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Below is a short overview of the copying process of the Greek text of the New Testament. We will cover its transmission in the Greek of the time, as well as other languages that it has been translated into; not to mention the trustworthiness of the critical text that we have today.
The first-century Christians, at Pentecost 33 C.E., had Holy Spirit come upon about 120 disciples waiting in Jerusalem, resulting in their speaking in many languages about “the mighty works of God.” (Ac 2:1-4, 11) On that same day, about 3,000 were baptized. (Ac 2:37-41) Within a short time, the Jewish religious leaders were complaining of these disciples, “You have filled Jerusalem with your teaching.” (Ac 5:27-28, 40-42) With what result? “The number of the disciples multiplied greatly in Jerusalem.” (Ac 6:7) The early Christians spread throughout the then known world.
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The early Christian congregations were not isolated from one another. The Roman roads and maritime travel connected all the regions from Rome to Greece, to Asia, to Syria and Palestine and Egypt. From the days of Pentecost 33 C.E. onward, Jewish or Jewish proselyte Christians returned to Egypt with the good news of Christ. (Acts 2:10) Three years after that, the Ethiopian eunuch traveled home with the good news as well. (Acts 8:26–39). Apollos of Alexandria, Egypt, a renowned speaker, came out of Egypt with the knowledge of John the Baptizer and arrived in Ephesus in about 52 C. E. (Acts 18:24-25) The apostle Paul traveled approximately 10,282 miles throughout the Roman Empire establishing congregations. The apostles were a restraint to the apostasy and division within the whole of the first-century Christian congregation. (2 Thess. 2:6-7; 1 John 2:18) It was not until the second century that the next generation of Christian leaders gradually caused divisions. However, the one true Christianity that Jesus started, and the apostles established was strong, active, and able to defend against Gnosticism, Roman persecution, and Jewish hatred.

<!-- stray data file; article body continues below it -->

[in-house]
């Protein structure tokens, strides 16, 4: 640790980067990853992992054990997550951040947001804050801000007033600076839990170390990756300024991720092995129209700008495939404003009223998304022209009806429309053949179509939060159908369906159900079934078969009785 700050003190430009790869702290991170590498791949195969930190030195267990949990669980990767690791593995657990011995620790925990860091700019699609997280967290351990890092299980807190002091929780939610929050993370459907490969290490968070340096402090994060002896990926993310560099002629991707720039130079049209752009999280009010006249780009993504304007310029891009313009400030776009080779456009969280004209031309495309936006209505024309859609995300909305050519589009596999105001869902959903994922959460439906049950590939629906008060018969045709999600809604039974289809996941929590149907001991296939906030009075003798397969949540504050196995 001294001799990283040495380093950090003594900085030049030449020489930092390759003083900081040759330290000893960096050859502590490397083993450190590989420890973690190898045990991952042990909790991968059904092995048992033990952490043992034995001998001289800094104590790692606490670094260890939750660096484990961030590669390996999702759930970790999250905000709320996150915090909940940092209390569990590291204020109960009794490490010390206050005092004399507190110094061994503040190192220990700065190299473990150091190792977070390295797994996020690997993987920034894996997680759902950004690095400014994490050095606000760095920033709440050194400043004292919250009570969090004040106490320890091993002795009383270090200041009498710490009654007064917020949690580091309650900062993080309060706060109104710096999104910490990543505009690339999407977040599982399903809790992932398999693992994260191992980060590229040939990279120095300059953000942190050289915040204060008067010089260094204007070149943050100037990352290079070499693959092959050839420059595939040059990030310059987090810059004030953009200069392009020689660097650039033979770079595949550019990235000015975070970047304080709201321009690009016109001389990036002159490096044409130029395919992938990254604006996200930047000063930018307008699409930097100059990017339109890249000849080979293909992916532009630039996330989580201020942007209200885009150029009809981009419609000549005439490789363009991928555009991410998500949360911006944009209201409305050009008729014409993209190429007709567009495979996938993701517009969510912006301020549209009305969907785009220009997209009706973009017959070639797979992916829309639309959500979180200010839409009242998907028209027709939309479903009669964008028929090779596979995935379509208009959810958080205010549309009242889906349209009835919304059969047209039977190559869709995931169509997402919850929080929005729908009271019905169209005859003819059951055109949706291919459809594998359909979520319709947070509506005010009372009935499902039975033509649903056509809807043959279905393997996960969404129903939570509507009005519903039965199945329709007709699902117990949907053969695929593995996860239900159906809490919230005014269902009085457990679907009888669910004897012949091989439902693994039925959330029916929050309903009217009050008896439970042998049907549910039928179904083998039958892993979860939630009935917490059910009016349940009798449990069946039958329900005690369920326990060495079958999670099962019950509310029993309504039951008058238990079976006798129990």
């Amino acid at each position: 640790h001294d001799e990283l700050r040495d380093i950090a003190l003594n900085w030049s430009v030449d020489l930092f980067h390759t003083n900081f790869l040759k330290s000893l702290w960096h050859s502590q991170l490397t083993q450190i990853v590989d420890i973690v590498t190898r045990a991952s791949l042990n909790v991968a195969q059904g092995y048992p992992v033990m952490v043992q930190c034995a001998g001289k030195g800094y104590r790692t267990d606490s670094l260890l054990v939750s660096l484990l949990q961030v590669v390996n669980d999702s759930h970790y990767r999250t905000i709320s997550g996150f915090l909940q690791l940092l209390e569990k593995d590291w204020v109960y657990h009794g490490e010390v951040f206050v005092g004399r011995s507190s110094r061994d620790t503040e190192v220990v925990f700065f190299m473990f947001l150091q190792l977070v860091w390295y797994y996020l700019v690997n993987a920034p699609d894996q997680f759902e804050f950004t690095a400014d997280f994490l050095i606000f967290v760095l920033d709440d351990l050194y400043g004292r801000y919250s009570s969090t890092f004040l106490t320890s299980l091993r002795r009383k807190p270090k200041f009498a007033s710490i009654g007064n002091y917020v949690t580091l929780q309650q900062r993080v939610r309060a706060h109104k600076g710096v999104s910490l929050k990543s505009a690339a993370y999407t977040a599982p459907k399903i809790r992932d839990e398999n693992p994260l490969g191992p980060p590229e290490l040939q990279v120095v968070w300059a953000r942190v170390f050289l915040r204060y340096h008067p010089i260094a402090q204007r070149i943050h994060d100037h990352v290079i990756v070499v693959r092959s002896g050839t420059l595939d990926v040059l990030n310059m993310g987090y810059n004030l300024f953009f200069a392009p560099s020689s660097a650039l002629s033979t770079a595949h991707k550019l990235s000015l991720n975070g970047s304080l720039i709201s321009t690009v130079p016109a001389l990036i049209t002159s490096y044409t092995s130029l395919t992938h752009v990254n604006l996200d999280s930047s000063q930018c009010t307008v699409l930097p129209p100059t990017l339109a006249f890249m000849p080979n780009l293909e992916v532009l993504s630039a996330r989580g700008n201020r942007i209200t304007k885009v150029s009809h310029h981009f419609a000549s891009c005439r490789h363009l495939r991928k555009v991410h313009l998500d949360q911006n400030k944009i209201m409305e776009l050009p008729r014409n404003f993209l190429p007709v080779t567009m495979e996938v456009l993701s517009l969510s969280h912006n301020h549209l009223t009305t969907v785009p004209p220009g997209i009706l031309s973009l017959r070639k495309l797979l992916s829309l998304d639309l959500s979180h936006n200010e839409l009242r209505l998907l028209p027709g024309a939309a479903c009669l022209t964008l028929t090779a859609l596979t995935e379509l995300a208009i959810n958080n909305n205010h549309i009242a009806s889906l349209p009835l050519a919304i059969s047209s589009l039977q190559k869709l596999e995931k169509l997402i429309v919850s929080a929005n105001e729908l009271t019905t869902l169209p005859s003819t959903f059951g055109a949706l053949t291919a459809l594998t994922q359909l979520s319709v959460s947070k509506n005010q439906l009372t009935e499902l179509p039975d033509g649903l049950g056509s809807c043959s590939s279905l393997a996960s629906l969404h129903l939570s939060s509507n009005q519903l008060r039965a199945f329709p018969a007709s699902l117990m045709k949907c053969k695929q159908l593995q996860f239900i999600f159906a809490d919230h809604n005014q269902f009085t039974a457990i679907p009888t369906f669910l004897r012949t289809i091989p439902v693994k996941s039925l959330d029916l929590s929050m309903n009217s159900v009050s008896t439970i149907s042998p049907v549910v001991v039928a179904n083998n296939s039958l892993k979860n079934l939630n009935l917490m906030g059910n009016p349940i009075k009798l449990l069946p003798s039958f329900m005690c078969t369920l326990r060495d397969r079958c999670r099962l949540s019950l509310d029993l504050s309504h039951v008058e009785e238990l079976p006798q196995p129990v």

It is conceivable that by 55 C.E., there would have been a thriving congregation in Alexandrian Egypt, with its huge Jewish population. “Now those who had been scattered because of the persecution that arose over Stephen went through as far as Phoenicia and Cyprus and Antioch, speaking the word to no one except Jews.” (Acts 11:19) While this indicates a traveling north to Antioch, it does not negate traveling south to Egypt. Antioch is obviously mentioned because it played a significant role as a commencement for first century Christianity, in particular for the apostle Paul.
The Coptic Church claims the Gospel writer Mark as its founder and first patriarch. Tradition has it that he preached in Egypt just before the middle of the first-century. At any rate, Christianity spread to Egypt and North Africa at an early date. In fact, it became a prominent religious center, with a noted scholar named Pantaenus, who founded a catechetical school in Alexandria, Egypt, about 160 C.E. In about 180 C.E. another prominent scholar, Clement of Alexandria, took over his position. Clement put this religious, educational institution on the map as a possible center for the whole of the Christian church throughout the Roman Empire. The persecution that came about the year 202 C.E. forced Clement to flee Alexandria, but one of the most noted scholars of early Christian history, Origen, replaced him. In addition, Origen took this scholarly environment to Caesarea in 231 C.E. and started yet another prominent school and scriptorium (i.e., room for copying manuscripts).